As well, cactus is perennial, meaning that the plant can be harvested multiple times in its life cycle. When harvesting, they cut only the mature leaves of the plant without damaging the cactus itself, with a new harvest every 6-8 months. 

Having spent a lot of time in Mexico and Central America, and after hearing about Desserto cactus leather, I knew I wanted to keep the manufacturing in Mexico and promote Mexican craft and labour. 

Our handbags are made by a family owned and run handbag manufacturing business in Guanajuato, in central Mexico, just a 4 hour drive from where the material is grown and produced. 

Guanajuato is the leather capital of Mexico, if not all of North America. I introduced cactus leather to a few manufactures in the area and many were not willing to make the ethical shift in material. 

When we found this smaller producer they were very interested in the material and working with us to produce more environmentally friendly handbags.

Ariana: What would you like to change within the industry? How do you think that will become possible? 

There is a lot I would like to see changed in the industry, and there is a lot of room for improvement as well. We are all becoming more and more aware of the environmental damage, human exploitation and animal harm that goes into our fashion, but often on an individual level, we turn a blind eye because these issues are so large for one person to tackle. 

The major issue Texcoco Collective is addressing is production of leather. 

The Global Fashion Agenda has found that manufacturing leather is the most environmentally impactful material from cradle to gate. 

It takes an average 100,000 litres of water to produce one cow hide. That is enough water for one person's total consumption (drinking, shower, dish/clothes washing etc) for two years. 

Not only is the water usage a huge problem but the health and lives of the people that tan the leather is at risk. As well as the environmental destruction caused from all the chemicals and waste run-off. 

By choosing to use cactus or any plant-based leather alternative, you can contribute to a more ethical future. 

Ariana: Where do you see Texcoco Collective, 5 years from now?

At the moment I am working towards creating a new range of not only handbags but camera straps, sunglasses cases and  accessories through a strategic alliance with a grassroots NGO in Guatemala.

I Am Hope Guatemala provides women with support and employment which in turn supports the local economy and expansion of cultural practices and traditions. 

Over the next 5 year I want to continue to collaborate and align with groups and skilled craftspeople to expand not only my own brand but also the reach and accessibility of the products produced in these incredible countries. 

My aim is to show a different way of doing business that celebrates every person in the supply chain. I feel strongly about supporting creative and skilled crafts people.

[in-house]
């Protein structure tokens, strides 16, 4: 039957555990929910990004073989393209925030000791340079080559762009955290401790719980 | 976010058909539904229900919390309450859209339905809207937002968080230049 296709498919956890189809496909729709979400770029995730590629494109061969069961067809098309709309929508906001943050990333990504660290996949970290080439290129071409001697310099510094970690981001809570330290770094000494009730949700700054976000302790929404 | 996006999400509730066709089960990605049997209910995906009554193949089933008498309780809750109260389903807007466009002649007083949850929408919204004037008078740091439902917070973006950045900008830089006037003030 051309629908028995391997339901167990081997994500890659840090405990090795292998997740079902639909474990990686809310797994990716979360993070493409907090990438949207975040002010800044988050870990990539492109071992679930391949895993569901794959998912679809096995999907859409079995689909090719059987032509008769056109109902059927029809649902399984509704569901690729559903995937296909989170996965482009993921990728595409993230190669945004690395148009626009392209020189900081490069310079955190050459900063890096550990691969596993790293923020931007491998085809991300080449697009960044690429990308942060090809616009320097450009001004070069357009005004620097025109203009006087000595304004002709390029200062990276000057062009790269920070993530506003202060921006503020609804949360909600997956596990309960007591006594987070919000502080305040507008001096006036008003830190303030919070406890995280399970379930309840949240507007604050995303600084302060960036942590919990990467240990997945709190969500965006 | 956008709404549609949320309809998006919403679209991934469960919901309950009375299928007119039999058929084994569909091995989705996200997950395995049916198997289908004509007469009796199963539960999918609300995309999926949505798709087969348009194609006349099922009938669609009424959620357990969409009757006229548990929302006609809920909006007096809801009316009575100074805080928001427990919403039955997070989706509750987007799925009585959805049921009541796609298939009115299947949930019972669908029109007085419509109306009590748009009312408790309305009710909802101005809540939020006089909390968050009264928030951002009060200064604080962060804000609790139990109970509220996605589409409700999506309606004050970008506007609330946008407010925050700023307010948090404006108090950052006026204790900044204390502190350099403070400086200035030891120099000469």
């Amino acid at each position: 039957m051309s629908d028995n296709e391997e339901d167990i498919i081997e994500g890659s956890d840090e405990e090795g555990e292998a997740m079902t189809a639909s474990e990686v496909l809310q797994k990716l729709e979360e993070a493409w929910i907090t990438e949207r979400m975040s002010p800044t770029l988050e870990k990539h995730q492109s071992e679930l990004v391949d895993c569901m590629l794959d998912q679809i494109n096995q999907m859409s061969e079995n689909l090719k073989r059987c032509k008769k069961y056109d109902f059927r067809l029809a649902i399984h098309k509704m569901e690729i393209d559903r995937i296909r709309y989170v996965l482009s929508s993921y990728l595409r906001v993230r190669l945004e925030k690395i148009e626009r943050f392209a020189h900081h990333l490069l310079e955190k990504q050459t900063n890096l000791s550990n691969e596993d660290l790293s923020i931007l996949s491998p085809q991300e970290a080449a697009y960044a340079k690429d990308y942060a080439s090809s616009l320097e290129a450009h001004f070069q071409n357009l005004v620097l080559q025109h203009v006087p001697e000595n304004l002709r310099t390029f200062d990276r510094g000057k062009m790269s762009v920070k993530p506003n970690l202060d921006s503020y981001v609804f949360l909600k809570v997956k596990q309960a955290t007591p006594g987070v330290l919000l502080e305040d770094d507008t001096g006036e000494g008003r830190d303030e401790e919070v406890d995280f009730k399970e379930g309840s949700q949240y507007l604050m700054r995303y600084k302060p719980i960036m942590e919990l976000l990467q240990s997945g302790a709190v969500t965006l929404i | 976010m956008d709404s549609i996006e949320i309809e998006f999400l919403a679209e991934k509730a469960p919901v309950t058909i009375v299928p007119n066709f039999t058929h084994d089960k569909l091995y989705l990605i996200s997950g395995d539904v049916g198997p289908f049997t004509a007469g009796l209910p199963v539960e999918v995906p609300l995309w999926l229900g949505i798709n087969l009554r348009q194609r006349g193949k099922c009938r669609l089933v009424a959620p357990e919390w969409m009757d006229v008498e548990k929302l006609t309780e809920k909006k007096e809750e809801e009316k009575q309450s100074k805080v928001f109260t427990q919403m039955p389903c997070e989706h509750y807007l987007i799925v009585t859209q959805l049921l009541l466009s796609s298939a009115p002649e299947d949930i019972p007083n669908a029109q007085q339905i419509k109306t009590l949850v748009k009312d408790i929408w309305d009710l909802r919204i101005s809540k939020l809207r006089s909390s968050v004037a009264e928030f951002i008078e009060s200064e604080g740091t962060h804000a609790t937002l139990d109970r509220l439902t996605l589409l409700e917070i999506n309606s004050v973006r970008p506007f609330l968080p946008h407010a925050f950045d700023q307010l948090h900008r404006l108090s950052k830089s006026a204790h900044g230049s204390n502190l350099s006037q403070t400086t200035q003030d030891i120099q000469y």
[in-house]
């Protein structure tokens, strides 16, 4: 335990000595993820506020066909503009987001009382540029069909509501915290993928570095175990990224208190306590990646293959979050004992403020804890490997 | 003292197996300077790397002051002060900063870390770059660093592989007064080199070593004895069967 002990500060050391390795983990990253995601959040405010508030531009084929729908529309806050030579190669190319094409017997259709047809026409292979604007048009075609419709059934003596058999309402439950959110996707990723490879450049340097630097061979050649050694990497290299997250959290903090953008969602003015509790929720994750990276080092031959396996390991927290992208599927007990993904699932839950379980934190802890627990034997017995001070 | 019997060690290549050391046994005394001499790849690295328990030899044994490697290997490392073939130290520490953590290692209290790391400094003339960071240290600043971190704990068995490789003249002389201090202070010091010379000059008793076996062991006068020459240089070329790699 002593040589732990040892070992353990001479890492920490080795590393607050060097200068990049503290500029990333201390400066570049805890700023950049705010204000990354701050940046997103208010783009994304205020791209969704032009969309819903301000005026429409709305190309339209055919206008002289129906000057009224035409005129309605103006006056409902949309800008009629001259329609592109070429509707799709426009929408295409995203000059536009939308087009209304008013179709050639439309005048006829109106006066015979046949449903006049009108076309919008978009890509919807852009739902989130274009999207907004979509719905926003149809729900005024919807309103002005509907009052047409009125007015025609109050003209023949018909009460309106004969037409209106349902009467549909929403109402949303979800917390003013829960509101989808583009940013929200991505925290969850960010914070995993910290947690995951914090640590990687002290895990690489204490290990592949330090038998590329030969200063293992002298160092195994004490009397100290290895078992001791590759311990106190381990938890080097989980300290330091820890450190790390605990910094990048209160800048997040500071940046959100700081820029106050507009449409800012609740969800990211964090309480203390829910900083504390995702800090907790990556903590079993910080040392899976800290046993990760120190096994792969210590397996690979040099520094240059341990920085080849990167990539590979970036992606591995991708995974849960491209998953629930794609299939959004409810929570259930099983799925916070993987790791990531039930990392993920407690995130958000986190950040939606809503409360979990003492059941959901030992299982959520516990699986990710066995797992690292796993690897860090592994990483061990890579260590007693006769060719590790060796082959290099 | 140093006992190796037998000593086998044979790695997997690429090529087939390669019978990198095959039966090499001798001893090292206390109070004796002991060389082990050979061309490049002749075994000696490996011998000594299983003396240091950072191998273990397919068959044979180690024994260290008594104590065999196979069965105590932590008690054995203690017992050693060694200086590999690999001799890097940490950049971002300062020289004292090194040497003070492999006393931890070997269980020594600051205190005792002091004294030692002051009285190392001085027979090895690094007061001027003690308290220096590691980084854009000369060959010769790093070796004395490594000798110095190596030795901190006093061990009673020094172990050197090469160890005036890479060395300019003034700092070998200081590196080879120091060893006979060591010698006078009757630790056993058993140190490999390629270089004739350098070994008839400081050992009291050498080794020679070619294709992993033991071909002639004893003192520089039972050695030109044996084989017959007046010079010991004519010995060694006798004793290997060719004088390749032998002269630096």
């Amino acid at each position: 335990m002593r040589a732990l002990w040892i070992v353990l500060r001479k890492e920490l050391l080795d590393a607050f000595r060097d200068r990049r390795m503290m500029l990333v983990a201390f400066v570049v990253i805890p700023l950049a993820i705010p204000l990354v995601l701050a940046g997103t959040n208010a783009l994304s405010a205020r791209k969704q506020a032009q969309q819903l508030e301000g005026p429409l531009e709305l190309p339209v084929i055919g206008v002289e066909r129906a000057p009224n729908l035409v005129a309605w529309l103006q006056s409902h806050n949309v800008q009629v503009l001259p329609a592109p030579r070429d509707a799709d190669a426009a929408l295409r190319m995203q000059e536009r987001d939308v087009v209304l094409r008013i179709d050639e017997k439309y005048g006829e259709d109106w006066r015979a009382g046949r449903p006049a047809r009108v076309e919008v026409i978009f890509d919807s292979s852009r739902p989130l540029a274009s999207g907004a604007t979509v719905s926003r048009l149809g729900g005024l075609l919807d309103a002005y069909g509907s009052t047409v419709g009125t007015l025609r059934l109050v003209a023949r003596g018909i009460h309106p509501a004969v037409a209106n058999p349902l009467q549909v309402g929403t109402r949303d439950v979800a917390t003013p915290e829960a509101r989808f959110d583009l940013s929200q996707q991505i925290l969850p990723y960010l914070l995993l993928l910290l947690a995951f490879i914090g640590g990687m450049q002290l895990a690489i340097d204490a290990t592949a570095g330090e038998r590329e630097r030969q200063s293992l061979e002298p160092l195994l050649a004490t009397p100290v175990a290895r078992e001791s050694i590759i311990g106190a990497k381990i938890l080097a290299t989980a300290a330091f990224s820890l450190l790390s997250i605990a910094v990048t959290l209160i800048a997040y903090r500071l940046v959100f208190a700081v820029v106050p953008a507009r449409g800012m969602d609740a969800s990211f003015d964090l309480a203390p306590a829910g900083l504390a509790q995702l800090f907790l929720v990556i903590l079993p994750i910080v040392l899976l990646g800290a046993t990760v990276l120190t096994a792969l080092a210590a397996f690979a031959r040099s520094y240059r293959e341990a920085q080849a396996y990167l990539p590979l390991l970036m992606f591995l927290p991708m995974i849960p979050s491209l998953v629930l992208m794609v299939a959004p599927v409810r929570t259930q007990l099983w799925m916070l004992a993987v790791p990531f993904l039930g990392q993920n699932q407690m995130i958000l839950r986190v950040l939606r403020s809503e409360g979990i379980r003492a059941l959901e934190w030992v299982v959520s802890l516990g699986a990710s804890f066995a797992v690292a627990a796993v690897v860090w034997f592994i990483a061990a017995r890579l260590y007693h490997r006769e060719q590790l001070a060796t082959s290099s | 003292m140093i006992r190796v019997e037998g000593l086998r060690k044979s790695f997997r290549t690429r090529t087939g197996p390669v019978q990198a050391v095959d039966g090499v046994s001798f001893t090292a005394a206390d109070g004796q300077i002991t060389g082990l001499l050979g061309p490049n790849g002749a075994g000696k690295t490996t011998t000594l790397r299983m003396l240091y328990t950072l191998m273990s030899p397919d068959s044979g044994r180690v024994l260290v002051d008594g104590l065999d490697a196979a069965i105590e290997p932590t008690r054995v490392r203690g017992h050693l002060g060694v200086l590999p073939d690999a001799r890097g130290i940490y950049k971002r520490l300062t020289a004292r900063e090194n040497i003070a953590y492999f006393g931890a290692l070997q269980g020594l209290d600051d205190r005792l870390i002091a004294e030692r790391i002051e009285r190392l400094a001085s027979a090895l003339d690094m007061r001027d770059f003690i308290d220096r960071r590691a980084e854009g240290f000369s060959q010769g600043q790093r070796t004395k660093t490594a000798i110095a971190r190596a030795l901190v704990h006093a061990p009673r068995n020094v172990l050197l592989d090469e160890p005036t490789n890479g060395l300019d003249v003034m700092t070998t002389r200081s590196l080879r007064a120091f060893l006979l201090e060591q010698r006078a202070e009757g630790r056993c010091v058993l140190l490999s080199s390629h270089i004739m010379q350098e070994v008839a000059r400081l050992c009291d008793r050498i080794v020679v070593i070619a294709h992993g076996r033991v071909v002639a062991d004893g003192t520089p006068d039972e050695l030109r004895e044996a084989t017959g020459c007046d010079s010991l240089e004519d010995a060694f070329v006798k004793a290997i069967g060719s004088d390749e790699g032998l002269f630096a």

Texcoco will continue to use innovative materials, such as cactus leather, that cause no animal suffering and the least harm to the environment. I want to create a fashion statement where cultures blend, celebrate and support each other and the earth.

I see Texcoco products being stock in like-minded boutique retail shops across Australia and hopefully more globally. 

I want to move into a social enterprise business model and to become a B-corp certified business, to solidify our social and environmental stance and balance profit with purpose. 

Ariana: If someone reading this would like to deepen their understanding towards living a more sustainable lifestyle, what tips or advice would you like to share with them?

Living a more sustainable lifestyle is choosing to live more consciously, which simply means taking extra time to think. You can make simple changes to your lifestyle which doesn't have to be hard, but always before you buy, ask yourself if you really need it. 

Personally, I made a pledge to myself to only buy clothes from op-shops or clothes I make myself (with some exceptions on underwear and swimwear). I’ve been doing this for over 2 years now.

I actually get excited to go rummaging through op-shops to find unique pieces, often I find clothes that still have the tag on it, or like-new items that have a small hole in the seam which is easily fixed. 

I always say, ‚Äúyou don't have to be vegan to care about the environment‚ÄĚ but by reducing the amount of meat you consume you can reduce your environmental footprint. Try doing a meatless monday and go from there.¬†


You look intelligent, thanks for stopping by! 

Follow Monique & Texcoco Collective @texcoco.collective

Shop Cactus Leather, Sustainable Handbags now!

Use code: "IAMAMAZING" for 10% off your first order on